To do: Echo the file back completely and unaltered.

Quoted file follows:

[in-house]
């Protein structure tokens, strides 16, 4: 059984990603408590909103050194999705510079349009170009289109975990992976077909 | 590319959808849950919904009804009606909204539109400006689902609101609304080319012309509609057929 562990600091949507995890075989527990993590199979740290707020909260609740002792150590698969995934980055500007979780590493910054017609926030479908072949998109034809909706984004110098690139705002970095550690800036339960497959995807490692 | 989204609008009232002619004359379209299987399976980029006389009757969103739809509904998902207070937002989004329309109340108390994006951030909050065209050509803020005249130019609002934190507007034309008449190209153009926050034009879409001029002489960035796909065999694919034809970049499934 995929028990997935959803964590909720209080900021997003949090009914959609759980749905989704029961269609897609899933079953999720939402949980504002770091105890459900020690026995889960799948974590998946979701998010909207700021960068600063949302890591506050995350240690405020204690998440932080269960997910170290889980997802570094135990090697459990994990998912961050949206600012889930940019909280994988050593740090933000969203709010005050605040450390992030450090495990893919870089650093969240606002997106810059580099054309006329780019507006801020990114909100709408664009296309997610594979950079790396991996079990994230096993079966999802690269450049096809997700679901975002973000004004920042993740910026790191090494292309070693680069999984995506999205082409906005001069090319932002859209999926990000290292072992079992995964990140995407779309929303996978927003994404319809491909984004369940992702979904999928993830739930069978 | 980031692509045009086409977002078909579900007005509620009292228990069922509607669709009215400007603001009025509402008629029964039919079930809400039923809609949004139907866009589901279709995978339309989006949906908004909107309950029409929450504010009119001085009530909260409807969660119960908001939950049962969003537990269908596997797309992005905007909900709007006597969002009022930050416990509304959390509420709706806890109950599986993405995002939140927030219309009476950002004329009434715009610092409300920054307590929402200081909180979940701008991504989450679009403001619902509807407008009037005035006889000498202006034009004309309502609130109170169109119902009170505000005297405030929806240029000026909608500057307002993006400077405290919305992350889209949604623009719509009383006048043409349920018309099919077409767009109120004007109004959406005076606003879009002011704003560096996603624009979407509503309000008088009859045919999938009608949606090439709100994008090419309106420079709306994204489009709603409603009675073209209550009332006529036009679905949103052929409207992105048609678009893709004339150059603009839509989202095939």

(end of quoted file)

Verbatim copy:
[in-house]
């Protein structure tokens, strides 16, 4: 059984990603408590909103050194999705510079349009170009289109975990992976077909 | 590319959808849950919904009804009606909204539109400006689902609101609304080319012309509609057929 562990600091949507995890075989527990993590199979740290707020909260609740002792150590698969995934980055500007979780590493910054017609926030479908072949998109034809909706984004110098690139705002970095550690800036339960497959995807490692 | 989204609008009232002619004359379209299987399976980029006389009757969103739809509904998902207070937002989004329309109340108390994006951030909050065209050509803020005249130019609002934190507007034309008449190209153009926050034009879409001029002489960035796909065999694919034809970049499934 995929028990997935959803964590909720209080900021997003949090009914959609759980749905989704029961269609897609899933079953999720939402949980504002770091105890459900020690026995889960799948974590998946979701998010909207700021960068600063949302890591506050995350240690405020204690998440932080269960997910170290889980997802570094135990090697459990994990998912961050949206600012889930940019909280994988050593740090933000969203709010005050605040450390992030450090495990893919870089650093969240606002997106810059580099054309006329780019507006801020990114909100709408664009296309997610594979950079790396991996079990994230096993079966999802690269450049096809997700679901975002973000004004920042993740910026790191090494292309070693680069999984995506999205082409906005001069090319932002859209999926990000290292072992079992995964990140995407779309929303996978927003994404319809491909984004369940992702979904999928993830739930069978 | 980031692509045009086409977002078909579900007005509620009292228990069922509607669709009215400007603001009025509402008629029964039919079930809400039923809609949004139907866009589901279709995978339309989006949906908004909107309950029409929450504010009119001085009530909260409807969660119960908001939950049962969003537990269908596997797309992005905007909900709007006597969002009022930050416990509304959390509420709706806890109950599986993405995002939140927030219309009476950002004329009434715009610092409300920054307590929402200081909180979940701008991504989450679009403001619902509807407008009037005035006889000498202006034009004309309502609130109170169109119902009170505000005297405030929806240029000026909608500057307002993006400077405290919305992350889209949604623009719509009383006048043409349920018309099919077409767009109120004007109004959406005076606003879009002011704003560096996603624009979407509503309000008088009859045919999938009608949606090439709100994008090419309106420079709306994204489009709603409603009675073209209550009332006529036009679905949103052929409207992105048609678009893709004339150059603009839509989202095939």